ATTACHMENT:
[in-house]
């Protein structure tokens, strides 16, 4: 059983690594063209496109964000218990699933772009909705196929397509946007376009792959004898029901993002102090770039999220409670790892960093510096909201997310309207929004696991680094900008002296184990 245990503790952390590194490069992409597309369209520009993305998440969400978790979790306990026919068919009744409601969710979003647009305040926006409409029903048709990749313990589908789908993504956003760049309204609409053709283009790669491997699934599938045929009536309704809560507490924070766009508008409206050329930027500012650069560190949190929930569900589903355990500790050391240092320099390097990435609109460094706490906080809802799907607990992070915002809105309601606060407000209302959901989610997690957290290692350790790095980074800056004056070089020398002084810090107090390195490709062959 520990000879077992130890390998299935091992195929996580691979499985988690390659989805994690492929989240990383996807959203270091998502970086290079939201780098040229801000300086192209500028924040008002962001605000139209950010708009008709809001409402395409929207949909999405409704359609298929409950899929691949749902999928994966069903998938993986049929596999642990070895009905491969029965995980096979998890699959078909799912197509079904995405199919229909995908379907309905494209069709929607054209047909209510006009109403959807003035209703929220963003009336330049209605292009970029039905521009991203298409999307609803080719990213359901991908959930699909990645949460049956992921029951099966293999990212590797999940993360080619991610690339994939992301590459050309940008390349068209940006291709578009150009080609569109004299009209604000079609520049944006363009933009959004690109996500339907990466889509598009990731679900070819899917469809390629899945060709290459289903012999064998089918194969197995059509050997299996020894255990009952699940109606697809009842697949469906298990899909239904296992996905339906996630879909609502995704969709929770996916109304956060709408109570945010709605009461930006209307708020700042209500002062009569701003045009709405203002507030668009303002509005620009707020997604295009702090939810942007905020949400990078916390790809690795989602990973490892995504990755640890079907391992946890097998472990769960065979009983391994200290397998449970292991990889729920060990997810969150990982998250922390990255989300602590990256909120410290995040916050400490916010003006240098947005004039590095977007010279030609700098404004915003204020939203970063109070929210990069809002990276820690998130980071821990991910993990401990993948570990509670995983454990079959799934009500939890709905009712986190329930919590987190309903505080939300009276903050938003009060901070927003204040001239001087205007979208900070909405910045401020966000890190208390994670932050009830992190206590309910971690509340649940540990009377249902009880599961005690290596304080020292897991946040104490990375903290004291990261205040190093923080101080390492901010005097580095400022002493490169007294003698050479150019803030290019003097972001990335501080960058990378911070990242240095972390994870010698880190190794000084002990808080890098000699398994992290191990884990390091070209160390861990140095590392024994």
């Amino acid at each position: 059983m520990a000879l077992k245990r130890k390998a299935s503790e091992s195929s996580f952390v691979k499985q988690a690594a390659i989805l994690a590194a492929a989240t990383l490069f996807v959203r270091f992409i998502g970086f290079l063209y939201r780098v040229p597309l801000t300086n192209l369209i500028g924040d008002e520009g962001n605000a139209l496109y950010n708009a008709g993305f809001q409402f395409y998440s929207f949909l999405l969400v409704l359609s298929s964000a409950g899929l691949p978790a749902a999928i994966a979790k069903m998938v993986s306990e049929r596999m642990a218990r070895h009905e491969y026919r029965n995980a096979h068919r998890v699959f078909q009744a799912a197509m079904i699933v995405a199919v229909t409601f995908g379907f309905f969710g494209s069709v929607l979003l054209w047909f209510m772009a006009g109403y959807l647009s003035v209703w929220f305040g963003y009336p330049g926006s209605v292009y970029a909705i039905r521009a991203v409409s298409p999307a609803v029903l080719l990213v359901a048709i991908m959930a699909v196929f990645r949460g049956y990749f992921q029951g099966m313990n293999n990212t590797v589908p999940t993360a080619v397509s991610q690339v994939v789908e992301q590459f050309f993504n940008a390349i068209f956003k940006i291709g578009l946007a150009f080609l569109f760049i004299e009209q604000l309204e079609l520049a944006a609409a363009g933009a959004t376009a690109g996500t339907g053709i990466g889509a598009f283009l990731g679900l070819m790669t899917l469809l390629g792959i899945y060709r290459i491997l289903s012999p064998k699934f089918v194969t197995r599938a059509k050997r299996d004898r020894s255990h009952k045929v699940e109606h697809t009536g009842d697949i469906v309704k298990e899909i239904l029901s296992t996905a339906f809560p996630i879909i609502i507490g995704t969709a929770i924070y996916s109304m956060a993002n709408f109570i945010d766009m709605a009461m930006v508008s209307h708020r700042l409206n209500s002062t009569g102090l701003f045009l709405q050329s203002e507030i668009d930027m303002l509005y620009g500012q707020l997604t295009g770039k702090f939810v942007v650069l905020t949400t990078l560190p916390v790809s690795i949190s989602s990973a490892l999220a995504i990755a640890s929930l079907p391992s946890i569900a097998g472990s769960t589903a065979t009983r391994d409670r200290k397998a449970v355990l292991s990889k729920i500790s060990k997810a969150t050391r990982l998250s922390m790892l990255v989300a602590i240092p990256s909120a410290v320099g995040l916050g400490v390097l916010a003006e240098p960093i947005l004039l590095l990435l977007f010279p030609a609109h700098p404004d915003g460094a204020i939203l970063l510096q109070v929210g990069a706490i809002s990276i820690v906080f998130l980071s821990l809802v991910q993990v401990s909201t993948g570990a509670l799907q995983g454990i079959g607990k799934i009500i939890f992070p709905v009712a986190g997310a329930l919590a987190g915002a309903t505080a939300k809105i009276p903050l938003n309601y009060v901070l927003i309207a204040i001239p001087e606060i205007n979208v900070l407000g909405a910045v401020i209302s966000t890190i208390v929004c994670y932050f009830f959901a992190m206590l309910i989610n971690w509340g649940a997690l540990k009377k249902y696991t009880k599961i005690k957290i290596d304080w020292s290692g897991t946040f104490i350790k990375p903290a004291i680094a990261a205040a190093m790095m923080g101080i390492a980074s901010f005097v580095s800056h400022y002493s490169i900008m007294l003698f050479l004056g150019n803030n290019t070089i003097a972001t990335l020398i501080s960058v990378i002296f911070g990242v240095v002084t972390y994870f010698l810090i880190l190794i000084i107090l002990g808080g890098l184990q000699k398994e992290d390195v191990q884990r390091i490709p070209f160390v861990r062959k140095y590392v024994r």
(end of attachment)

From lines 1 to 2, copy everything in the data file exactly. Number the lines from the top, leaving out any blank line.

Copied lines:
[in-house]
């Protein structure tokens, strides 16, 4: 059983690594063209496109964000218990699933772009909705196929397509946007376009792959004898029901993002102090770039999220409670790892960093510096909201997310309207929004696991680094900008002296184990 245990503790952390590194490069992409597309369209520009993305998440969400978790979790306990026919068919009744409601969710979003647009305040926006409409029903048709990749313990589908789908993504956003760049309204609409053709283009790669491997699934599938045929009536309704809560507490924070766009508008409206050329930027500012650069560190949190929930569900589903355990500790050391240092320099390097990435609109460094706490906080809802799907607990992070915002809105309601606060407000209302959901989610997690957290290692350790790095980074800056004056070089020398002084810090107090390195490709062959 520990000879077992130890390998299935091992195929996580691979499985988690390659989805994690492929989240990383996807959203270091998502970086290079939201780098040229801000300086192209500028924040008002962001605000139209950010708009008709809001409402395409929207949909999405409704359609298929409950899929691949749902999928994966069903998938993986049929596999642990070895009905491969029965995980096979998890699959078909799912197509079904995405199919229909995908379907309905494209069709929607054209047909209510006009109403959807003035209703929220963003009336330049209605292009970029039905521009991203298409999307609803080719990213359901991908959930699909990645949460049956992921029951099966293999990212590797999940993360080619991610690339994939992301590459050309940008390349068209940006291709578009150009080609569109004299009209604000079609520049944006363009933009959004690109996500339907990466889509598009990731679900070819899917469809390629899945060709290459289903012999064998089918194969197995059509050997299996020894255990009952699940109606697809009842697949469906298990899909239904296992996905339906996630879909609502995704969709929770996916109304956060709408109570945010709605009461930006209307708020700042209500002062009569701003045009709405203002507030668009303002509005620009707020997604295009702090939810942007905020949400990078916390790809690795989602990973490892995504990755640890079907391992946890097998472990769960065979009983391994200290397998449970292991990889729920060990997810969150990982998250922390990255989300602590990256909120410290995040916050400490916010003006240098947005004039590095977007010279030609700098404004915003204020939203970063109070929210990069809002990276820690998130980071821990991910993990401990993948570990509670995983454990079959799934009500939890709905009712986190329930919590987190309903505080939300009276903050938003009060901070927003204040001239001087205007979208900070909405910045401020966000890190208390994670932050009830992190206590309910971690509340649940540990009377249902009880599961005690290596304080020292897991946040104490990375903290004291990261205040190093923080101080390492901010005097580095400022002493490169007294003698050479150019803030290019003097972001990335501080960058990378911070990242240095972390994870010698880190190794000084002990808080890098000699398994992290191990884990390091070209160390861990140095590392024994």